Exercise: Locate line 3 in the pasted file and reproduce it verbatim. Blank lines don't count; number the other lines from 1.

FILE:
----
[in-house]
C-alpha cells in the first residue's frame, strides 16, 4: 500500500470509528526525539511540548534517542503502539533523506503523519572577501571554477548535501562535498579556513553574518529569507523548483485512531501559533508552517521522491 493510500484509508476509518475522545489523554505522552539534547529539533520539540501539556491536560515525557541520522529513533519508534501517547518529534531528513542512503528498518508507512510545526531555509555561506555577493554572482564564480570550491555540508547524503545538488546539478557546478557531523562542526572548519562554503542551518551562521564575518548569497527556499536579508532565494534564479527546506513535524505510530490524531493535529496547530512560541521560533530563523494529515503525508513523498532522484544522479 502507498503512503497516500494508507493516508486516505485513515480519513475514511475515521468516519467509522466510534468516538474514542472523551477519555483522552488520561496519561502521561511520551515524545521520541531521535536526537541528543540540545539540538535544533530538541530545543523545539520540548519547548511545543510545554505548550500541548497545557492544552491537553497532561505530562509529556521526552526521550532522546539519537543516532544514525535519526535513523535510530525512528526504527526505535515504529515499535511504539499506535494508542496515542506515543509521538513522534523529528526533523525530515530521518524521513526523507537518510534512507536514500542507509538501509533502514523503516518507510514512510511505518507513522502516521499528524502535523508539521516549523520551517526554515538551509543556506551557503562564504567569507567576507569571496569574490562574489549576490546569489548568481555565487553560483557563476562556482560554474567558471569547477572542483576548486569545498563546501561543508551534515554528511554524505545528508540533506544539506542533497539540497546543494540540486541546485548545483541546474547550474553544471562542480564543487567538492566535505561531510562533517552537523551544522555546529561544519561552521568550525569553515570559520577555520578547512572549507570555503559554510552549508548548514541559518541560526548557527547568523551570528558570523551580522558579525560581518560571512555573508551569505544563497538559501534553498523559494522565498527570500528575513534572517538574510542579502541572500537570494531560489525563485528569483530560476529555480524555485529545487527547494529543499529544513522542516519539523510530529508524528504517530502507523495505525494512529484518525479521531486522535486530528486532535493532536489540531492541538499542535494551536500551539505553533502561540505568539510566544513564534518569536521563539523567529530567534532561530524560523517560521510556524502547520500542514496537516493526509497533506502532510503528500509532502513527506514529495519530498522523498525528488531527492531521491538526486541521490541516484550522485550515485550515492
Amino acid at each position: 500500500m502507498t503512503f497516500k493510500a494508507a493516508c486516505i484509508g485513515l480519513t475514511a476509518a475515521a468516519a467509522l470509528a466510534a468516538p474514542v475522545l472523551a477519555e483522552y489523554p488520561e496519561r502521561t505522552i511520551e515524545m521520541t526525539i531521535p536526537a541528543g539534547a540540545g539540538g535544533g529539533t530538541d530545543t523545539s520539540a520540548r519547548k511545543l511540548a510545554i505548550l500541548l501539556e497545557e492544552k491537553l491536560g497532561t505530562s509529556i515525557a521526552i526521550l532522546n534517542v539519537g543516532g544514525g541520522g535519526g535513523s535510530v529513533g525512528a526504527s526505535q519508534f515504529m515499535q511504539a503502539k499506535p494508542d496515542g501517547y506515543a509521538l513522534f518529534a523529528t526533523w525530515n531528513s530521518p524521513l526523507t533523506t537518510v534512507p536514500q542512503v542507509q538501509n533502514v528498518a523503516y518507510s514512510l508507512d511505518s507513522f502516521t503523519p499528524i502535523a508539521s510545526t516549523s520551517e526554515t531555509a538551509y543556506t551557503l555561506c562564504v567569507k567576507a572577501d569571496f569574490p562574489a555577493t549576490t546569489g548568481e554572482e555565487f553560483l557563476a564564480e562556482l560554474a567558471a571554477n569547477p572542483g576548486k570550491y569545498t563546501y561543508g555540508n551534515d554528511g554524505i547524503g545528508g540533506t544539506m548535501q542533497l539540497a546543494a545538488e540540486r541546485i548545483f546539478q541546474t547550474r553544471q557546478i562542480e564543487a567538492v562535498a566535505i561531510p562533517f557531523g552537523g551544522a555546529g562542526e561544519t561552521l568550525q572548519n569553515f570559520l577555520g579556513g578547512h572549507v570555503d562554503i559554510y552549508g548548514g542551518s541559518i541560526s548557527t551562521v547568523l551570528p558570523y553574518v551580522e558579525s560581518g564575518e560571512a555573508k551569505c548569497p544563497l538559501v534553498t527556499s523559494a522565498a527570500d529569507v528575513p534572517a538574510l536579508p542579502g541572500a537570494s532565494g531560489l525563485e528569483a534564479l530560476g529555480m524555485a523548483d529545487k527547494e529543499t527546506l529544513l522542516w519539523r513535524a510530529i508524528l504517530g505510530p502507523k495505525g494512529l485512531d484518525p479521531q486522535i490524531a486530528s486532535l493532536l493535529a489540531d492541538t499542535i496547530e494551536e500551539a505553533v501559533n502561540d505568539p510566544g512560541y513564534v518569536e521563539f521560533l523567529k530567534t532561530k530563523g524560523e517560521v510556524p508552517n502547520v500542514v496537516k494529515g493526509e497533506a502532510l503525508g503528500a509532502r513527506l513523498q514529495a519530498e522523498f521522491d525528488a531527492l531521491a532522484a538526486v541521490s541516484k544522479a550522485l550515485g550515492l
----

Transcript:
Amino acid at each position: 500500500m502507498t503512503f497516500k493510500a494508507a493516508c486516505i484509508g485513515l480519513t475514511a476509518a475515521a468516519a467509522l470509528a466510534a468516538p474514542v475522545l472523551a477519555e483522552y489523554p488520561e496519561r502521561t505522552i511520551e515524545m521520541t526525539i531521535p536526537a541528543g539534547a540540545g539540538g535544533g529539533t530538541d530545543t523545539s520539540a520540548r519547548k511545543l511540548a510545554i505548550l500541548l501539556e497545557e492544552k491537553l491536560g497532561t505530562s509529556i515525557a521526552i526521550l532522546n534517542v539519537g543516532g544514525g541520522g535519526g535513523s535510530v529513533g525512528a526504527s526505535q519508534f515504529m515499535q511504539a503502539k499506535p494508542d496515542g501517547y506515543a509521538l513522534f518529534a523529528t526533523w525530515n531528513s530521518p524521513l526523507t533523506t537518510v534512507p536514500q542512503v542507509q538501509n533502514v528498518a523503516y518507510s514512510l508507512d511505518s507513522f502516521t503523519p499528524i502535523a508539521s510545526t516549523s520551517e526554515t531555509a538551509y543556506t551557503l555561506c562564504v567569507k567576507a572577501d569571496f569574490p562574489a555577493t549576490t546569489g548568481e554572482e555565487f553560483l557563476a564564480e562556482l560554474a567558471a571554477n569547477p572542483g576548486k570550491y569545498t563546501y561543508g555540508n551534515d554528511g554524505i547524503g545528508g540533506t544539506m548535501q542533497l539540497a546543494a545538488e540540486r541546485i548545483f546539478q541546474t547550474r553544471q557546478i562542480e564543487a567538492v562535498a566535505i561531510p562533517f557531523g552537523g551544522a555546529g562542526e561544519t561552521l568550525q572548519n569553515f570559520l577555520g579556513g578547512h572549507v570555503d562554503i559554510y552549508g548548514g542551518s541559518i541560526s548557527t551562521v547568523l551570528p558570523y553574518v551580522e558579525s560581518g564575518e560571512a555573508k551569505c548569497p544563497l538559501v534553498t527556499s523559494a522565498a527570500d529569507v528575513p534572517a538574510l536579508p542579502g541572500a537570494s532565494g531560489l525563485e528569483a534564479l530560476g529555480m524555485a523548483d529545487k527547494e529543499t527546506l529544513l522542516w519539523r513535524a510530529i508524528l504517530g505510530p502507523k495505525g494512529l485512531d484518525p479521531q486522535i490524531a486530528s486532535l493532536l493535529a489540531d492541538t499542535i496547530e494551536e500551539a505553533v501559533n502561540d505568539p510566544g512560541y513564534v518569536e521563539f521560533l523567529k530567534t532561530k530563523g524560523e517560521v510556524p508552517n502547520v500542514v496537516k494529515g493526509e497533506a502532510l503525508g503528500a509532502r513527506l513523498q514529495a519530498e522523498f521522491d525528488a531527492l531521491a532522484a538526486v541521490s541516484k544522479a550522485l550515485g550515492l